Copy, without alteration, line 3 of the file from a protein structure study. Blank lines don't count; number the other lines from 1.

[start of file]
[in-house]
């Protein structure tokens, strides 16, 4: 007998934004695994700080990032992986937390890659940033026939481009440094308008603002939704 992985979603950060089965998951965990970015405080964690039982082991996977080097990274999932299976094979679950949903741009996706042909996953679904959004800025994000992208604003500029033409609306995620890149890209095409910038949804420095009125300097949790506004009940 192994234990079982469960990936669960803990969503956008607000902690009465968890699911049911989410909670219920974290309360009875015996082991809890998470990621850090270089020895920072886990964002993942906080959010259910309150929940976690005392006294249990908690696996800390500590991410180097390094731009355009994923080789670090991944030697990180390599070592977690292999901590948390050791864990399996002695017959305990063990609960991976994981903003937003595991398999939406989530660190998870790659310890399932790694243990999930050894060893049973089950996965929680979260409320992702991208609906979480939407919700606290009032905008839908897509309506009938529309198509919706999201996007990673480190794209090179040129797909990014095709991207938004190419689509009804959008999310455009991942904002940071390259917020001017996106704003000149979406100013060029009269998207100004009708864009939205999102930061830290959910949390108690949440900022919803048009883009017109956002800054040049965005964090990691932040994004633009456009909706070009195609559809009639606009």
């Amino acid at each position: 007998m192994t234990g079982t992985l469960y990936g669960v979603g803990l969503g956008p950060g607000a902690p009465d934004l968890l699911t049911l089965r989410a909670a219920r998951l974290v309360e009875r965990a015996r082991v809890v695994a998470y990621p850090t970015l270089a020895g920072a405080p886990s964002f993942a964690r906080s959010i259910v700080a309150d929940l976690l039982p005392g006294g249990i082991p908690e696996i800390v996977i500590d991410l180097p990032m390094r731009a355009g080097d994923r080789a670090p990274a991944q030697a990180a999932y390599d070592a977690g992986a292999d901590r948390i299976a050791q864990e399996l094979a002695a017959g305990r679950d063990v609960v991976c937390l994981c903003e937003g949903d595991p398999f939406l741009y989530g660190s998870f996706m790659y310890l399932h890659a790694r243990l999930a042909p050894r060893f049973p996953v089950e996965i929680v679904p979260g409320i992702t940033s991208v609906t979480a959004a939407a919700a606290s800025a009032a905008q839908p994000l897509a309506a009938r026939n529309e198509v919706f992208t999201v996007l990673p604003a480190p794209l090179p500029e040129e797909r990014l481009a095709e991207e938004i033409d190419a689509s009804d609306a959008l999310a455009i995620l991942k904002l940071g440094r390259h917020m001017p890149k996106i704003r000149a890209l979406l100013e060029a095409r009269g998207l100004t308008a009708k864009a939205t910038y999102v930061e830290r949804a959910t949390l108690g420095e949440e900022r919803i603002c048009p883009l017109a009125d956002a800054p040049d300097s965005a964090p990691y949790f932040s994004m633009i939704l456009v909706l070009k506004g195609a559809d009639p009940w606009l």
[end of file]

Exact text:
């Amino acid at each position: 007998m192994t234990g079982t992985l469960y990936g669960v979603g803990l969503g956008p950060g607000a902690p009465d934004l968890l699911t049911l089965r989410a909670a219920r998951l974290v309360e009875r965990a015996r082991v809890v695994a998470y990621p850090t970015l270089a020895g920072a405080p886990s964002f993942a964690r906080s959010i259910v700080a309150d929940l976690l039982p005392g006294g249990i082991p908690e696996i800390v996977i500590d991410l180097p990032m390094r731009a355009g080097d994923r080789a670090p990274a991944q030697a990180a999932y390599d070592a977690g992986a292999d901590r948390i299976a050791q864990e399996l094979a002695a017959g305990r679950d063990v609960v991976c937390l994981c903003e937003g949903d595991p398999f939406l741009y989530g660190s998870f996706m790659y310890l399932h890659a790694r243990l999930a042909p050894r060893f049973p996953v089950e996965i929680v679904p979260g409320i992702t940033s991208v609906t979480a959004a939407a919700a606290s800025a009032a905008q839908p994000l897509a309506a009938r026939n529309e198509v919706f992208t999201v996007l990673p604003a480190p794209l090179p500029e040129e797909r990014l481009a095709e991207e938004i033409d190419a689509s009804d609306a959008l999310a455009i995620l991942k904002l940071g440094r390259h917020m001017p890149k996106i704003r000149a890209l979406l100013e060029a095409r009269g998207l100004t308008a009708k864009a939205t910038y999102v930061e830290r949804a959910t949390l108690g420095e949440e900022r919803i603002c048009p883009l017109a009125d956002a800054p040049d300097s965005a964090p990691y949790f932040s994004m633009i939704l456009v909706l070009k506004g195609a559809d009639p009940w606009l």